We Are Rosa Parks, now available in the Writing & Essays section.
Up the winding stairs and passed the theatre offices of The Playhouse, there is a small dark space known only as The Studio. This cosy little corner of one of Liverpool’s oldest theatres has been transformed into the fictional world of Cartoonopolis. Written and performed by Lewis Bray, it tells the true story of his family’s struggle and joy raising Jack, Lewis’ autistic younger brother.
Cartoonopolis is Jack’s reality, a menacing cartoon underworld in which the likes of Tom, Jerry and Batman live alongside Jack’s own creations. Jack fulfils the role of a mild mannered mayor of the city, bullied by his nemesis, Mayor Sharp, a dastardly villain who is feared and hated by all who inhabit Cartoonopolis.
Lewis, in the role of his brother, does a wonderful job evoking a fantasy world in which cartoons live alongside human beings. It lends a Who Framed Roger Rabbit feel to the overall production, especially when the proceedings are interrupted by one of the other family members. Bev, a Peter Kay-esque portrayal of their mother, is a woman who loves and worries about Jack in equal measure. She spends her time researching autism online, reading books and tormenting herself over what might happen to Jack once he becomes a man. She threats about the decisions he will be unable to make and the support he will be given, or not given once parental responsibility is legally taken away. She is a kind and strong woman, a caricature lovingly portrayed by Lewis who obviously sees her as a hero.
The other accidental occupant of Cartoonopolis is Nige, the charmingly optimistic dad obsessed with ‘How to’ YouTube videos. Whilst Bev ponders the future, Nige takes each day as it comes, hoping for the best and ably dealing with the worst.
Lewis, if anything underplays his role in his family. We see him looking after his brother, making sure his sandwiches are always cut into eight, participating in adventures in Cartoonopolis and taking his brother to the hospital when he falls sick with suspected appendicitis. Lewis seems quiet compared to Jack, reserved in contrast to the unstoppable ball of energy that is Jack. It feels like Cartoonopolis is Lewis’ chance to see the world through his brother’s eyes, and have a damn good time while he’s doing it.
What Lewis Bray does with Cartoonopolis is quite an accomplishment, part stand up, part schizophrenic monologue, it is a feat of accomplished storytelling which isn’t seen often enough. Whilst always funny, it is consistently punctuated by the highs and lows of a life lived with someone diagnosed as autistic. This touching portrayal of his family thankfully never falls too far into sentimentalism, nor does it tip too far into the absurd. It feels a little overlong at 90 minutes, but the jokes are so genuinely laugh out loud funny that it’s barely noticeable. In comparison to the rest of the play, the confrontation with Mayor Sharp feels a little unsubtle. Still a well written moment but determined to make it’s point, it’s also a curious foray into Jack’s own insight into his condition and how it’s/he is viewed.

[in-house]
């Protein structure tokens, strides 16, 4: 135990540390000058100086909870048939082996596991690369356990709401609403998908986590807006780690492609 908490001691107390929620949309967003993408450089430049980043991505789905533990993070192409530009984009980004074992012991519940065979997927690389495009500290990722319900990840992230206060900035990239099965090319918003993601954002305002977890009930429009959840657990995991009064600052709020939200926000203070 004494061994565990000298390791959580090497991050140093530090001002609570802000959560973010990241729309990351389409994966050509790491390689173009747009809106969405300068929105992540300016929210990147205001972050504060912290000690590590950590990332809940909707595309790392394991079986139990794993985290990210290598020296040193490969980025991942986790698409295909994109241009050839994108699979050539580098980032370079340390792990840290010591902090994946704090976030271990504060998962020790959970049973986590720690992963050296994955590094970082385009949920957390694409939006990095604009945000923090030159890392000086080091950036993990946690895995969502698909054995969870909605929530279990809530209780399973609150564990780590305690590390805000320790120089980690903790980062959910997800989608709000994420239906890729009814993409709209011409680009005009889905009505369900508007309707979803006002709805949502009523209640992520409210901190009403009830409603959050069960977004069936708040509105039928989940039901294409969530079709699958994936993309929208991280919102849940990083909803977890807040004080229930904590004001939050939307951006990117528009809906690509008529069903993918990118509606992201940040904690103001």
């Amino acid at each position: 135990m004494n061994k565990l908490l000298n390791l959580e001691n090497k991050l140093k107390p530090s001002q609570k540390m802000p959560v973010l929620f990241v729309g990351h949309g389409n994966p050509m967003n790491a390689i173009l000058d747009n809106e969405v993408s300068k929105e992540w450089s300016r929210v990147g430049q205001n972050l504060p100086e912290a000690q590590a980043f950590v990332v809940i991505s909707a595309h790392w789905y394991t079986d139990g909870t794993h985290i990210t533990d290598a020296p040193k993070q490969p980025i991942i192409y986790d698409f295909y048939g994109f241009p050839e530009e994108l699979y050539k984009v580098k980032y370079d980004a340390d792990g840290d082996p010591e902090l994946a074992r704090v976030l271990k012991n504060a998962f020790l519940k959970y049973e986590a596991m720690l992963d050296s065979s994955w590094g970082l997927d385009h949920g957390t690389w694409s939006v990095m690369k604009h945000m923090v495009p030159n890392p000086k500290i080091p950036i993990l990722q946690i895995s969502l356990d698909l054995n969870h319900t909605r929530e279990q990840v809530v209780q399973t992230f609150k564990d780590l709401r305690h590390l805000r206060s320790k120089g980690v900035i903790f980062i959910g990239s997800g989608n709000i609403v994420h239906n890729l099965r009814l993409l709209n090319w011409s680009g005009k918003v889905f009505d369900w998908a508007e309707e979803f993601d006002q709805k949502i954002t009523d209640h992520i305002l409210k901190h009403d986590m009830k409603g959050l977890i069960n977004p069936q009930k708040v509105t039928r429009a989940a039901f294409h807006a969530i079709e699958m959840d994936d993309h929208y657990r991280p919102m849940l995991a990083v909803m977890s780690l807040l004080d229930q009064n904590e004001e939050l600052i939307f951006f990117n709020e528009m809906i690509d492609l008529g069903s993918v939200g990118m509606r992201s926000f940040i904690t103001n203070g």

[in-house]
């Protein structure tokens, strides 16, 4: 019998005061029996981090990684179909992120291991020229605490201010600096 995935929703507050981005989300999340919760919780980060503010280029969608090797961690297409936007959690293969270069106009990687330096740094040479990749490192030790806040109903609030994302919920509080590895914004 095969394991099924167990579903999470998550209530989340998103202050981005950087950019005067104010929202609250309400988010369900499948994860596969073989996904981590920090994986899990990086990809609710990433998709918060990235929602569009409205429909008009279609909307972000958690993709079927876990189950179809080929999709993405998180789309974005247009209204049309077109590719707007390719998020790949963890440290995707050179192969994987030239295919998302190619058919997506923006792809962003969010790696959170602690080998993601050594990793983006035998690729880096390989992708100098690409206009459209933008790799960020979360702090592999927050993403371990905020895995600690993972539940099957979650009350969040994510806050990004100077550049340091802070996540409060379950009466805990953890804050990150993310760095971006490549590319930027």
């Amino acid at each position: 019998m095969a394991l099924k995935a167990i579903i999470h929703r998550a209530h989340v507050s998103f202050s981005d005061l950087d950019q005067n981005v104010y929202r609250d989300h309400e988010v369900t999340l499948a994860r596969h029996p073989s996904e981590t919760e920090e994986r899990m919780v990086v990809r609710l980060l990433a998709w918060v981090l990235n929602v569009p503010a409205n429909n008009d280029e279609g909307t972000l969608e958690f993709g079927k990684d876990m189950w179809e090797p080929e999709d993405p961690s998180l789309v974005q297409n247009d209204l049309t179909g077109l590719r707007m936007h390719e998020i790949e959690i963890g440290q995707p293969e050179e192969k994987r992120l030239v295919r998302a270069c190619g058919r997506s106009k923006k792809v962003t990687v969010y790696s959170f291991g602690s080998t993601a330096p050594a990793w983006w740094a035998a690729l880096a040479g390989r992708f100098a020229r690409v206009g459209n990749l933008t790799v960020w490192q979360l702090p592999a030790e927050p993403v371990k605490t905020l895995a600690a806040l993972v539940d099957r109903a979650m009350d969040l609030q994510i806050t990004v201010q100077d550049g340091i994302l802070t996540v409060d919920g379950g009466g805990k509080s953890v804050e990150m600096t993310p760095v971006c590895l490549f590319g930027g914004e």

Cartoonopolis is a funny, well-written, touching and clever look at autism, mostly though it’s about family and the power of sticking together no matter what happens. The very worst thing about Cartoonopolis however, is its indecently short run in The Studio.
A Liverpool Everyman & Playhouse production, funded by the e&P Ignition Project:
Written and performed by Lewis Bray
Directed by Matt Rutter and Chris Tomlinson
Liverpool Playhouse Studio from Thursday 5 to Saturday 14 February
Tickets: £10 – £12
This article also featured in Liverpool Confidential on 11 February 2015
Poster I designed for The Real Junk Food Project. If you’re in Leeds on Saturday 7th February 2015, please be sure to check this out. This is a great project attempting to stop food waste, it’s run by dedicated people and it deserves our support.
Written by Indigo River
Performed by David J Bradley
Directed by Angela Pearsall
Filmed by Nathan Barguss
Performed as part of Writers LABB: Fetish!
Filmed at House, 25 Bold Street Liverpool – 15th April 2014
All rights reserved – © 2014
Thank you to all the people who have been and have started following my site. I’ve spent the day redeveloping the site, I’ve changed the overall look – mainly to make the site easier to update. Some of the blog posts are now in either the Writing & Essay or Research sections and I’ve also added a Contact page and Art section. Please explore.